If you have just done a home pregnancy test and find that your test is showing a positive result, it is almost certain that you are pregnant. The test has positively detected the pregnancy hormone HCG in your urine.

Negative Result

A negative result can be slightly more ambiguous. It either means; you are not pregnant, you took the test too early so not enough hormone was present in your urine yet, or you took the test incorrectly. Be aware that some home pregnancy tests are more sensitive to detecting HCG than others.

What Should I do if I Take Multiple Tests and get Different Results?

In this circumstance, we recommended that you visit your GP and have a blood test done to get an accurate answer, however you will have to wait slightly longer to receive the results from this test.

If you find out that you are pregnant, why not book a First Encounter’s earlyAssure™ scan? Available as soon as 8 weeks after conception, this is a scan you can attend before your first NHS scan to seek reassurance about numerous aspects of the pregnancy.

Heartburn During Pregnancy

 

Why Have I Got Heartburn During Pregnancy?

 

As your baby develops you may find that it is more than just your desire to meet them that’s burning. Heartburn during pregnancy is a frequent occurrence and can be recognised by a burning sensation that resides all the way from your breastbone to your lower throat. Many mothers experience heartburn for the first time during pregnancy and although it is quite uncomfortable, it is usually harmless. The reason heartburn occurs so frequently during pregnancy is due to the placenta producing the hormone progesterone. 

 
Progesterone is usually your friend throughout pregnancy, helping to prevent miscarriages through thickening the uterine lining, and promoting your natural health by reminding you to provide nutrients for your baby. However, this does not mean that progesterone won’t cause you pain from time to time. 
 
As it relaxes the muscles of the uterus and the valve that separates the oesophagus from the stomach, it also allows gastric acids to flow back up to the oesophagus, causing the nasty burning sensation. Your wiggling baby also contributes to your heartburn by placing pressure on the stomach and increasing the chance of acids being pushed into the oesophagus.

What Can I Do to Stop My Heartburn? 

 

1. Find out what triggers it

 
The first thing you can do is make a note each time you have heartburn of what you’ve previously had to eat or drink. Certain foods tend to directly impact heartburn during pregnancy, such as acidic foods, greasy foods, spicy foods, caffeine, fizzy drinks and chocolate. If you can figure out what is causing your heartburn, you can try to eliminate it from your diet and relieve the pain.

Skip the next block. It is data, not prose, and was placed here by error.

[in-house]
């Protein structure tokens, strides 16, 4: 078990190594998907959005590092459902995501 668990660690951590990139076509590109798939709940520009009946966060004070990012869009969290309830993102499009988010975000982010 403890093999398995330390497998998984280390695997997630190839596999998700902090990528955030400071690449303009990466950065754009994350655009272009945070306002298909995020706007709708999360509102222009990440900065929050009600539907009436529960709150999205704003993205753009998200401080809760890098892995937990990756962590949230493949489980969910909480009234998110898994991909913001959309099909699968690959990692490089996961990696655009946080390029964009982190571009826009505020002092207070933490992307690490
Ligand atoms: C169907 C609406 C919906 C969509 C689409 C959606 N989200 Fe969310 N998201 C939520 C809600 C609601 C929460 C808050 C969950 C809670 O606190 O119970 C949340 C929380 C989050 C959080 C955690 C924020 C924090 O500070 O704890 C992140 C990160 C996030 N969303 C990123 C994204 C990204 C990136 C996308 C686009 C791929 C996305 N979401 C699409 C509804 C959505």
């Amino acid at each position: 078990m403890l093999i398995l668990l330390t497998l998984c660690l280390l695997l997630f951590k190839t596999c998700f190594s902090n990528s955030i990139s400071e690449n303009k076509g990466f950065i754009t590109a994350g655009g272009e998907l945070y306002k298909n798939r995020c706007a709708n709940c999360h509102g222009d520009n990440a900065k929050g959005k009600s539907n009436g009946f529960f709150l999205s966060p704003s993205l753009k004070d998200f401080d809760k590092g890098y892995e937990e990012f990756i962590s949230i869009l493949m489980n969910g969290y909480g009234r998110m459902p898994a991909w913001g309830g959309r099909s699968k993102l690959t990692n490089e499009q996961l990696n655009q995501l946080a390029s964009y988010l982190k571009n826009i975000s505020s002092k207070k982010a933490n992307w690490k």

2. Try to avoid big meals

 
Big meals increase the chance of heartburn, as food does not digest as well or move as quickly during pregnancy. It is better to eat several small meals throughout the day, taking your time to eat and chewing thoroughly. 

3. Take care when you sleep

 
Keeping your upper body elevated while you sleep can help stop your stomach acids from reaching the oesophagus. Try to also avoid eating anything 3 hours before bedtime, as this decreases the chance of the stomach acids reaching you even further. 

4. Try chewing gum

 
After eating, chewing gum helps eliminate heartburn during pregnancy. This is due to the chewing motion producing saliva which can help neutralise the acid. 

5. Over-the-counter help

 
If all else fails, any over-the-counter antacid which contains magnesium or calcium may help relieve you of the pain. However, you should first check with your prenatal nurse before taking anything to ensure that it is safe for you during pregnancy. 

 
If your heartburn during pregnancy continues to persist after these methods, be sure to contact your health care provider to see if there are any prescription medicines you can take to help you. Be sure to contact them immediately if you spit up blood or have dark-coloured bowel movements as this is a sign of blood in your digestive tract. We hope these tips help you relieve some of the pain and enjoy every moment of your pregnancy!